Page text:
[T]he study found, 55 percent of the immigrants said Israel should work to reduce the number of Arabs in the country, compared to only 41 percent of veteran Israelis. About two-thirds said Israeli Arabs constitute a national security risk, compared with 59 percent of veteran Israelis. And only 4 percent would accept their child marrying a Muslim Arab, compared to 9 percent of veteran Israelis.
“Essentially, they joined the existing national consensus, in which Arabs lie beyond the bounds of legitimacy,” [Prof. Majid Al-Haj, Haifa University’s vice president and dean of research, who served as lead researcher on the study] said. “If we thought these immigrants, who are primarily secular, would contribute to broadening the boundaries of legitimacy, it didn’t happen. They didn’t serve as a bridge.
Pretty upsetting stuff, though not really all that surprising. I posted an article a little while back about Russian-Jewish immigrants as a reliable Republican voting bloc in the US, and I want to post a relevant quote from that article:
“Lurking behind these much-discussed reasons for Russian Jewish conservatism is the fact of deeply ingrained Russian xenophobia, which some say the nation’s Jews have internalized despite being an oppressed group themselves. This, say some, makes them more susceptible to the racial dog whistles employed by conservative politicians.”
Twenty years after the fall of the USSR, the 1990s wave of Russian-Jewish immigrants is a reliably Republican voting bloc. But as their children assimilate, Russian Jews’ politics get harder to pin down.
Things in this article I found interesting:
- Russian Jews vote Republican much more than other Jews. “Russian Jews preferred Bush to Kerry by a margin of 3 to 1.”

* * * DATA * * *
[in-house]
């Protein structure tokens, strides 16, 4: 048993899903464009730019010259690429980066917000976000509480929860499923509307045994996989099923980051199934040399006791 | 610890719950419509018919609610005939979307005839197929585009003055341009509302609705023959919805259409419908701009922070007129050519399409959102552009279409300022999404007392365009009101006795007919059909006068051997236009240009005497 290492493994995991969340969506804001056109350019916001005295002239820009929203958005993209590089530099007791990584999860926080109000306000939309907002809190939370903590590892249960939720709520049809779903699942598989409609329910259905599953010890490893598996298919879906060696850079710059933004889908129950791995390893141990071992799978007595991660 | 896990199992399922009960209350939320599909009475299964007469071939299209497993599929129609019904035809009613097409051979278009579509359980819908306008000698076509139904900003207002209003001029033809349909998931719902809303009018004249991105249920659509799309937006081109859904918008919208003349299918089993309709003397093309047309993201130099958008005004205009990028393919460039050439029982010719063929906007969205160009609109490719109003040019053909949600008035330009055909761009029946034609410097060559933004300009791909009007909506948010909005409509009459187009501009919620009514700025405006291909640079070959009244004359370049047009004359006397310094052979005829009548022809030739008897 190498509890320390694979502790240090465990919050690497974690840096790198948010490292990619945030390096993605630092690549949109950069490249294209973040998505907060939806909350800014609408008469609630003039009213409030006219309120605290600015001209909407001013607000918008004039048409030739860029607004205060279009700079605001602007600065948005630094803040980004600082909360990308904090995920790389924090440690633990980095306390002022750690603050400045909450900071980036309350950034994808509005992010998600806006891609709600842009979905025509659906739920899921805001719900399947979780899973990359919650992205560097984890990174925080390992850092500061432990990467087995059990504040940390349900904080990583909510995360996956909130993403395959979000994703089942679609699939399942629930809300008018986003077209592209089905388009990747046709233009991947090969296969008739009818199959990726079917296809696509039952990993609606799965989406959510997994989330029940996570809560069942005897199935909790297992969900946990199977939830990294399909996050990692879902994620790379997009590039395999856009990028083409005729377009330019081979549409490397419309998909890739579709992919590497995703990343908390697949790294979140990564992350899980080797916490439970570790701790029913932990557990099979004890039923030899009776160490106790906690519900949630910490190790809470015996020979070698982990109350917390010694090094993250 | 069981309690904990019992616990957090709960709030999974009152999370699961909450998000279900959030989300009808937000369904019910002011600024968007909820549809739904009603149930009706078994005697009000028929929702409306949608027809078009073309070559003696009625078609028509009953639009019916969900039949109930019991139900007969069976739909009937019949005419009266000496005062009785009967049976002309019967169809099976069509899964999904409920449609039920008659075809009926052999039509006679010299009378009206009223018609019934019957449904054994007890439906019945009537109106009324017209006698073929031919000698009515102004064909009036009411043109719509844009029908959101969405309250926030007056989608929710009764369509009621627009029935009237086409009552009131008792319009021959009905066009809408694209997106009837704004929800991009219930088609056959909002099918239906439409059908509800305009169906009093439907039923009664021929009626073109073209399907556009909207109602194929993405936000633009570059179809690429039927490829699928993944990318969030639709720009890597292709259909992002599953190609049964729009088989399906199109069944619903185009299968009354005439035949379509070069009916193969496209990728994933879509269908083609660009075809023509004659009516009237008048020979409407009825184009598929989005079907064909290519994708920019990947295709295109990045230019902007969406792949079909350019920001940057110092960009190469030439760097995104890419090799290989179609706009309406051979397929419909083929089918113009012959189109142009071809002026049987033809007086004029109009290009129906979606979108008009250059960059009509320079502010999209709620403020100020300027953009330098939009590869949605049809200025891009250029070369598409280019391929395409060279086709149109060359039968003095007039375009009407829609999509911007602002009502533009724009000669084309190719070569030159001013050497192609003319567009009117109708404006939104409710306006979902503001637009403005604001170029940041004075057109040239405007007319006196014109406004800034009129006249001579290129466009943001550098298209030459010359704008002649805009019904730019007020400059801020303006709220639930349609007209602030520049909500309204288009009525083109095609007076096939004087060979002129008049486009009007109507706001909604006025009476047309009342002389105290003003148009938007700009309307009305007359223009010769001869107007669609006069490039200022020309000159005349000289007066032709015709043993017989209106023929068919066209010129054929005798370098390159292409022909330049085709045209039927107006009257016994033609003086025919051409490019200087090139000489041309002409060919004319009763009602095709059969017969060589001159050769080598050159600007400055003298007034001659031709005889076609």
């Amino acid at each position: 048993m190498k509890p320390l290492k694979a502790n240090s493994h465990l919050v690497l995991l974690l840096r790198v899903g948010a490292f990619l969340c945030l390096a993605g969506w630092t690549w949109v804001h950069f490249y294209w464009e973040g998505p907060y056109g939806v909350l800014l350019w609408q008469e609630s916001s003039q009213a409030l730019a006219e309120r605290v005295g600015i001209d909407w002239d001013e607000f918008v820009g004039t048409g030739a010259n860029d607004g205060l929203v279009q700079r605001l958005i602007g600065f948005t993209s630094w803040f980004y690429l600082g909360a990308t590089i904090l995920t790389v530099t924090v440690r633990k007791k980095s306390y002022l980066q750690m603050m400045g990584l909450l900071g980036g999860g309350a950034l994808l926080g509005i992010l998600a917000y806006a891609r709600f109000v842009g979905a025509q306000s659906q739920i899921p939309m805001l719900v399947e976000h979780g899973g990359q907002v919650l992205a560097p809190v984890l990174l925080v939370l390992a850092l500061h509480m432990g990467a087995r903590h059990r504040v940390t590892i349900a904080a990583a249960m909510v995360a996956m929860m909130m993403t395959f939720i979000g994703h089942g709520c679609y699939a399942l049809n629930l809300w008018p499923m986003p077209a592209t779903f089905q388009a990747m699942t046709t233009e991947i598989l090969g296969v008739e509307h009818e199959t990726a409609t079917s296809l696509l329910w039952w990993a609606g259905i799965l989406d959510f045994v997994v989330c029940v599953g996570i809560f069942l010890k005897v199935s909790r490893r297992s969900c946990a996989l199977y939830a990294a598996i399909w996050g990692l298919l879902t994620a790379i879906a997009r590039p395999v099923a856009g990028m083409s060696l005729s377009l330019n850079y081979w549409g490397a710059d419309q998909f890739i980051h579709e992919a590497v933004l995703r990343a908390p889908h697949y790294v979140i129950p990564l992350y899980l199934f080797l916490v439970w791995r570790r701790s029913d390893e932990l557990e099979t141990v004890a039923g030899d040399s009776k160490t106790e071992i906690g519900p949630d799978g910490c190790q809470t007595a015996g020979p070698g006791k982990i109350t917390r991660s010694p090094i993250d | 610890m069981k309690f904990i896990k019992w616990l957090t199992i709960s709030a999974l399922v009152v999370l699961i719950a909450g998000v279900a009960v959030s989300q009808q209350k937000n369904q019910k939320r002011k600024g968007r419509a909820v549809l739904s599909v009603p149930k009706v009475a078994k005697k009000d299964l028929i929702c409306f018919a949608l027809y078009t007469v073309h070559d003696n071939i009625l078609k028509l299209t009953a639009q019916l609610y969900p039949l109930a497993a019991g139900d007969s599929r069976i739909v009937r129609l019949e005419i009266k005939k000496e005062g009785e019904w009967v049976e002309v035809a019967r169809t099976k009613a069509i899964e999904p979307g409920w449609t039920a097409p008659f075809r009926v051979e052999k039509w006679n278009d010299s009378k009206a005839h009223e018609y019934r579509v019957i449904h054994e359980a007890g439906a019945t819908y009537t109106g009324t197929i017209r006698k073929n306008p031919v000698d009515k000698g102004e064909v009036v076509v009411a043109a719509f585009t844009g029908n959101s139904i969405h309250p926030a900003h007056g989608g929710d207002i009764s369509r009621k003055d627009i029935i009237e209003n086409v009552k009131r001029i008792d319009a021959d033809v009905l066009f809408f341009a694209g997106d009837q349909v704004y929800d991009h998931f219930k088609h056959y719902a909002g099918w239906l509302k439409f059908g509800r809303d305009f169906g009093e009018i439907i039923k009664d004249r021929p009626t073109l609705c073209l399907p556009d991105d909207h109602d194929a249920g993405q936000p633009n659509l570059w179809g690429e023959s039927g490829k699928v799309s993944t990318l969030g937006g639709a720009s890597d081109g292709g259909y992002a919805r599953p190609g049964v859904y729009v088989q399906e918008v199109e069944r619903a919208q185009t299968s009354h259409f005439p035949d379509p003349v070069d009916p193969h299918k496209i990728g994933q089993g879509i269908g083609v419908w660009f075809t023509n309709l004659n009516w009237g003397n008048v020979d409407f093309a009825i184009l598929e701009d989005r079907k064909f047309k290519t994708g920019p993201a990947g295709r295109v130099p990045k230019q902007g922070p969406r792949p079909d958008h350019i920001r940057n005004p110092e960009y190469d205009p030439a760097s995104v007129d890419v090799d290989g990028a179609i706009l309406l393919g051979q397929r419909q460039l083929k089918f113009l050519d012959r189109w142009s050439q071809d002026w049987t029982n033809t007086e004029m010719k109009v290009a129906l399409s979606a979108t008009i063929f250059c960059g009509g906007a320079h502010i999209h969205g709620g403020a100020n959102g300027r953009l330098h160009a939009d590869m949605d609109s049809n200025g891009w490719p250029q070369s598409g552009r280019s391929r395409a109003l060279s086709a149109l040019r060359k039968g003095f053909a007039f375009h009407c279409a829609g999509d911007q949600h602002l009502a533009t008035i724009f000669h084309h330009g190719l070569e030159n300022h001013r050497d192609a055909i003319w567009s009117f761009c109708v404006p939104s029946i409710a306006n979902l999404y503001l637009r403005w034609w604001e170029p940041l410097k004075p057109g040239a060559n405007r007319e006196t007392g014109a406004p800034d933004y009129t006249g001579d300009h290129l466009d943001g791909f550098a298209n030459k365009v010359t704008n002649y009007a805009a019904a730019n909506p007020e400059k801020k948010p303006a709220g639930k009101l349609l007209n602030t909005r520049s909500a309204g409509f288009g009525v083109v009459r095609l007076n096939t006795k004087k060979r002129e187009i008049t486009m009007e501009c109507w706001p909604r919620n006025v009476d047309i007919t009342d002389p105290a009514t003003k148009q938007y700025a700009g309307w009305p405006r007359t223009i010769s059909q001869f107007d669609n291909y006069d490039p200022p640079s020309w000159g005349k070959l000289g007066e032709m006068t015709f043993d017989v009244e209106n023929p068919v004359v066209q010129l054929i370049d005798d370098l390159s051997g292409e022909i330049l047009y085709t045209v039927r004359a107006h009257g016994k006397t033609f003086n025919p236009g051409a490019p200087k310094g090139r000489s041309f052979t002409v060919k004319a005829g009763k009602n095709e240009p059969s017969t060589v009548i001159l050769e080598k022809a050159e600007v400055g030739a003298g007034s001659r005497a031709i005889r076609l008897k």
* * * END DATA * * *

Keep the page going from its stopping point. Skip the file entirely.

- “A month before the [Bush/Kerry] election, 81% of Russian Jews supported a constitutional amendment banning same-sex marriages—nearly the inverse number of Jews nationally. They also expressed heavy opposition to affirmative action and showed less support for on-demand abortion”
- “Israel is a major factor cited in the development of Russian Jewish politics. The most recent study on the subject found that 89% of Russian Jews have close relatives or friends in Israel, more than twice the proportion of American-born Jews. ‘Within the Russian Jewish community, Israel is not an idea, it’s a reality,’ says Branovan, of the American Forum of Russian Jewry. ‘When things occur in Israel, it impacts the Russian population in an immediate way. There’s a stronger connection.’”
- “‘Russians really have no sense of Jewish identity that can be built around anything besides the state of Israel,’ says activist and Avigdor Leiberman supporter Rabbi Moshe Soloway, of Brighton Beach.”
- “Lurking behind these much-discussed reasons for Russian Jewish conservatism is the fact of deeply ingrained Russian xenophobia, which some say the nation’s Jews have internalized despite being an oppressed group themselves. This, say some, makes them more susceptible to the racial dog whistles employed by conservative politicians.”
My mom canvassed for the Conservatives today. Honest to God.